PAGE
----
When the time is ripe, the fund will seek to exit the company, either by IPO, sale to another company, or even sale to another PE fund. This is known as the Harvesting phase. During this period, the PE fund is not allowed to invest in new companies, but is allowed to invest additional money into existing companies, known as follow-on investments.

Finally, before the stated lifespan of the fund is up, the GP has to exit all remaining companies, return all proceeds to investors and dissolve the fund. The 10-year lifespan is not a fixed timeline, as GPs can request for extensions of 1-2 years so that they do not need to carry out a fire sale of the remaining companies.

Based on the above lifecycle of a PE fund, investors of the PE fund (known as Limited Partners) will contribute capital in the early years of the fund before receiving distributions in the later years when the PE fund exits its investments. The cumulative cash inflow over the lifecycle of the PE fund resembles a J-Curve. See Fig. 2 below.

Fig. 2: PE J-Curve

For an investor in a PE fund, where the fund is along its lifespan matters. In the early years, there is significant capital outlay as the PE fund invests into new companies. There are also significant risks in streamlining the company for greater efficiency. In addition, the company might struggle under the usually significant debt load placed upon it by the PE fund. Not all of the companies will prosper and make money for the PE fund.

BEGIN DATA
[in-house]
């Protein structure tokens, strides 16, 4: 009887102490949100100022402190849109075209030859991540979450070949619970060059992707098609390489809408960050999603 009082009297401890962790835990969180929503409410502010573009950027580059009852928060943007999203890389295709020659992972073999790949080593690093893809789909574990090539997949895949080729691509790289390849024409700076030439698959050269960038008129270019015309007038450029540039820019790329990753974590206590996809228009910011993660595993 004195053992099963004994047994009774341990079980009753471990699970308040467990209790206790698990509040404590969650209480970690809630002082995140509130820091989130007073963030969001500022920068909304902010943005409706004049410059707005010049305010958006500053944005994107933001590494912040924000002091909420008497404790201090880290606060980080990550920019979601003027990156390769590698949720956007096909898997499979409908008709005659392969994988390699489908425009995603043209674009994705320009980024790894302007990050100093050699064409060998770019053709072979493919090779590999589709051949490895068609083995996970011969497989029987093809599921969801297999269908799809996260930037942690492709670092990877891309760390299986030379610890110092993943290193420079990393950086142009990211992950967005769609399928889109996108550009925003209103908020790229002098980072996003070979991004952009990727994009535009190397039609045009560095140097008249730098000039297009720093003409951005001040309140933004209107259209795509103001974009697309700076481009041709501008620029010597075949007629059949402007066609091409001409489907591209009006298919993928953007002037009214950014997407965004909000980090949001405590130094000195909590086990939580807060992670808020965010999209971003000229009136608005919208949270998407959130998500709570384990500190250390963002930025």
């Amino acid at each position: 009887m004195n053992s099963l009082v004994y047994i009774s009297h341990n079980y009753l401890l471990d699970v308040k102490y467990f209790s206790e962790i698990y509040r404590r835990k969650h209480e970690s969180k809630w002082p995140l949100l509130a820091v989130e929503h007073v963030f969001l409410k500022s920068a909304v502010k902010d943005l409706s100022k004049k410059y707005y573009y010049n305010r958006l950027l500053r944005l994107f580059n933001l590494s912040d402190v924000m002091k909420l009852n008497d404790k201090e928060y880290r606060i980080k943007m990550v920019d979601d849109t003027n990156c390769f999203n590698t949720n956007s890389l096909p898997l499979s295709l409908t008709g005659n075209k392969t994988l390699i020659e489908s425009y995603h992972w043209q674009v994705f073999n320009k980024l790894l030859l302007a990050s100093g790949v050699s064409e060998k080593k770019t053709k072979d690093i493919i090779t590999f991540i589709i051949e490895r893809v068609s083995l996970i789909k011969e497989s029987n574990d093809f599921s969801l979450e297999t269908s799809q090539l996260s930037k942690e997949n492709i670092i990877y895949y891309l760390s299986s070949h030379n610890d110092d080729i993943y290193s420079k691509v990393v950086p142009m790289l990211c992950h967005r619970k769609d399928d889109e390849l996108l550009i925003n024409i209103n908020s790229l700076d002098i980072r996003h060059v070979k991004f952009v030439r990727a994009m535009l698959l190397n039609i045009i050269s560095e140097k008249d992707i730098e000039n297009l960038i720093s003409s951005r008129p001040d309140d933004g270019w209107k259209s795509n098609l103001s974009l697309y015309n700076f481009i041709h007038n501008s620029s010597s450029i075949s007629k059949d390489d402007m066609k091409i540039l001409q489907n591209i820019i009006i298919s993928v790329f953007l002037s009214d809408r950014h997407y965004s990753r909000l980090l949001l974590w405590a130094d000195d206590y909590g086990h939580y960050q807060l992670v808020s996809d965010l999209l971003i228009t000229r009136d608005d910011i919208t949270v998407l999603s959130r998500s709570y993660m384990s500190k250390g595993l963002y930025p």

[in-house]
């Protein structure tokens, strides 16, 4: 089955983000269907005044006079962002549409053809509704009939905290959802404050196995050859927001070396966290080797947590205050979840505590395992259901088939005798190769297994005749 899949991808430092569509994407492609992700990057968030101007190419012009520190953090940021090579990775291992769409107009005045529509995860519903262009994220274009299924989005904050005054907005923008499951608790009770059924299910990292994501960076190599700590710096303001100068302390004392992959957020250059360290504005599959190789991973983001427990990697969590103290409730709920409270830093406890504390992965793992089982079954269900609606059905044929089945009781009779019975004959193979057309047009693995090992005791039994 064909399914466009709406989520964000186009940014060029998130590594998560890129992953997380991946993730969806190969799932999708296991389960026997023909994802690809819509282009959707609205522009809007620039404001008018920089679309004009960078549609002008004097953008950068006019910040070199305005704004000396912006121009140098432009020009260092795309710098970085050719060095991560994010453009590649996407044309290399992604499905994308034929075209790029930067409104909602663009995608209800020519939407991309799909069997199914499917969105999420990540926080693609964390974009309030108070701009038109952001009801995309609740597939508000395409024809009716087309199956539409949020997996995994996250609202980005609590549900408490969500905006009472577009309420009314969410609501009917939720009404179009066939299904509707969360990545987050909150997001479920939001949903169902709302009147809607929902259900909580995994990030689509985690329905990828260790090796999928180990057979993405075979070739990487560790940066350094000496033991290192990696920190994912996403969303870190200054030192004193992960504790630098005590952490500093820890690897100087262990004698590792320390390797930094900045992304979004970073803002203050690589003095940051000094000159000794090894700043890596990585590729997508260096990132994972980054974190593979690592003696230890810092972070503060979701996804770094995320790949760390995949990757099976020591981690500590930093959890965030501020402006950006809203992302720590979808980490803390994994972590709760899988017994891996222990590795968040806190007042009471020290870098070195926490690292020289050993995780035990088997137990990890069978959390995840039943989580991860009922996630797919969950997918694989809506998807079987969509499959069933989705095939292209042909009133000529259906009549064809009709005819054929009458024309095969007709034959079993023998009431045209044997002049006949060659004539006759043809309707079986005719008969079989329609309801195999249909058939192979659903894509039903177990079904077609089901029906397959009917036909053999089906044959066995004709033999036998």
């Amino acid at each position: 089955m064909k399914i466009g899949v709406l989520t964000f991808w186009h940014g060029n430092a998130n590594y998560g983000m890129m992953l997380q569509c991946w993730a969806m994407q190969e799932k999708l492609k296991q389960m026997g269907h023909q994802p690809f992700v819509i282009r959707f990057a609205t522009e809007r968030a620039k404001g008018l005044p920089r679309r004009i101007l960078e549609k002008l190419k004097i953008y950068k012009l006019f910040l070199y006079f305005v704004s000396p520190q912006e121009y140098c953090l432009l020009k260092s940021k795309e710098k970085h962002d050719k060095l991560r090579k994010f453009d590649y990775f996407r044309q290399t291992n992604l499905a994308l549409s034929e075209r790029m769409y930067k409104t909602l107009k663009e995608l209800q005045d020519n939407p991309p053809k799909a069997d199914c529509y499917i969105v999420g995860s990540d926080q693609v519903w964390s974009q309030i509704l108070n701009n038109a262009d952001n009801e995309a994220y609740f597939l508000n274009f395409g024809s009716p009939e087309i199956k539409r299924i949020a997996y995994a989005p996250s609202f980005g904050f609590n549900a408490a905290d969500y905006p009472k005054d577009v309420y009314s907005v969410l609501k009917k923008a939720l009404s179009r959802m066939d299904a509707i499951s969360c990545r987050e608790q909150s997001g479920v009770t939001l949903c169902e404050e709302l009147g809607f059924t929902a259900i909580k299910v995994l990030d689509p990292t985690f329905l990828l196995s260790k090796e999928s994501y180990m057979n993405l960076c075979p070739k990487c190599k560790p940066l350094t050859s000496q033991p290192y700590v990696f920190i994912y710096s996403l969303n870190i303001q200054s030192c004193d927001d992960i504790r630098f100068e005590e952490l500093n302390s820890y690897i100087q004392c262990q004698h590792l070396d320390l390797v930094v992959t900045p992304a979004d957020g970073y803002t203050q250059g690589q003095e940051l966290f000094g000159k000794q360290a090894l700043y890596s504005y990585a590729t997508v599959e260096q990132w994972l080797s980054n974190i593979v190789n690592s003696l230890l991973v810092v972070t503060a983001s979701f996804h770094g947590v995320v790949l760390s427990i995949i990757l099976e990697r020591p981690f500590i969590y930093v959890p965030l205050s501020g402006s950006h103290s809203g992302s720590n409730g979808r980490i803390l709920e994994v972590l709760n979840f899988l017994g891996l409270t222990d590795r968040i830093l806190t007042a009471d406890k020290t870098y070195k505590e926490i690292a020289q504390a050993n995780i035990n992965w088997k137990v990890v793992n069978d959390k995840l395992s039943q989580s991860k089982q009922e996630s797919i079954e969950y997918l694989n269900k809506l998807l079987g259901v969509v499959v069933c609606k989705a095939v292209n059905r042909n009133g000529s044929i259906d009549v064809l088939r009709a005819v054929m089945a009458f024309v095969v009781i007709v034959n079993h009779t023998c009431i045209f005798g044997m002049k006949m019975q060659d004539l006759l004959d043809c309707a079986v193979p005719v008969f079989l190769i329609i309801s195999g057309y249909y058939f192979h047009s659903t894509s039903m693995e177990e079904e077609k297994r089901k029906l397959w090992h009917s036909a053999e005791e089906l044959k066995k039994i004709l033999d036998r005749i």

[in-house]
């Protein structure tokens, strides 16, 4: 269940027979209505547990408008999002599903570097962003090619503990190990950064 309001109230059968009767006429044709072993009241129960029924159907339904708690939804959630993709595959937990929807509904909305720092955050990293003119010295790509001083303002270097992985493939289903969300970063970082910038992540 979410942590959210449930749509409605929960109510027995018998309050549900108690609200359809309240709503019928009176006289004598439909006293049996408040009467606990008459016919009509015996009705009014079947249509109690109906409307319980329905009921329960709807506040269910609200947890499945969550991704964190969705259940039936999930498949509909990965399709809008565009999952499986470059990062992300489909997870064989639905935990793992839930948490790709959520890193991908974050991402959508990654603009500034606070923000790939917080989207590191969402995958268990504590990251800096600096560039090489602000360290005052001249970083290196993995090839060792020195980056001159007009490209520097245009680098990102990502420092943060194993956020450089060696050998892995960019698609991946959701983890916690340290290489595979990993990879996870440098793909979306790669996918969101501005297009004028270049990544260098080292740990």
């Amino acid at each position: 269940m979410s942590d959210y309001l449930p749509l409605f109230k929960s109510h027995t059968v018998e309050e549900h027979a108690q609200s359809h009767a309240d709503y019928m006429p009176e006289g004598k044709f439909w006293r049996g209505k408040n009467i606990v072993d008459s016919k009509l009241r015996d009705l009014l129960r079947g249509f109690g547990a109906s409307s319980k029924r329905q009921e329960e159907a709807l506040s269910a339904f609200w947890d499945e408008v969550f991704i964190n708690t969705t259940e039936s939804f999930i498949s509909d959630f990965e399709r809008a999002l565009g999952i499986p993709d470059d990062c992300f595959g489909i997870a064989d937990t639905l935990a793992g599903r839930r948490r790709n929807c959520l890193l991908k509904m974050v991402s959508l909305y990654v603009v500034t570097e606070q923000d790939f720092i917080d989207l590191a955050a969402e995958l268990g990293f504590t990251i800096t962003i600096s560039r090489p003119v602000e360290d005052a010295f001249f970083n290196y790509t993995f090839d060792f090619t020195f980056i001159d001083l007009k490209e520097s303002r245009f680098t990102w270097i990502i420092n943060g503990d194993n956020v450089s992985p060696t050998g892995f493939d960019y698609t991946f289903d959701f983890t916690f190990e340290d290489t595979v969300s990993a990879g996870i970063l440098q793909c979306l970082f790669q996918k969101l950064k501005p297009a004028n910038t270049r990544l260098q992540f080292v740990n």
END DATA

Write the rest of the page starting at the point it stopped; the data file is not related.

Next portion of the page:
In the closing years of the PE fund, although there is no further capital outlay, the cash distribution from the PE fund is declining as it exits more and more companies. Also, whatever companies remaining in the PE fund might be under-performing and might not be worth much. If a company is attractive to other buyers, it probably would have been sold before the 10-year lifespan of the PE fund is up and not get left behind in the fund.

Thus, if the PE J-Curve shown in Fig. 2 is accurate, the sweet spot is around the 5th year of the PE fund. In addition, exits should be timed before the 10-year lifespan is up.

In Jun 2016, Azalea first introduced PE bonds to the market with Astrea III bonds. 2 years later, it launched Astrea IV bonds and just last week, it launched Astrea V bonds. The weighted average age of funds at the time of launch and scheduled call date of the 3 Astrea Class A-1 bonds are as follow.

Bond Wt Age of Fund Scheduled Call (Yrs)
Astrea III 6 3
Astrea IV 7 5
Astrea V 5.4 5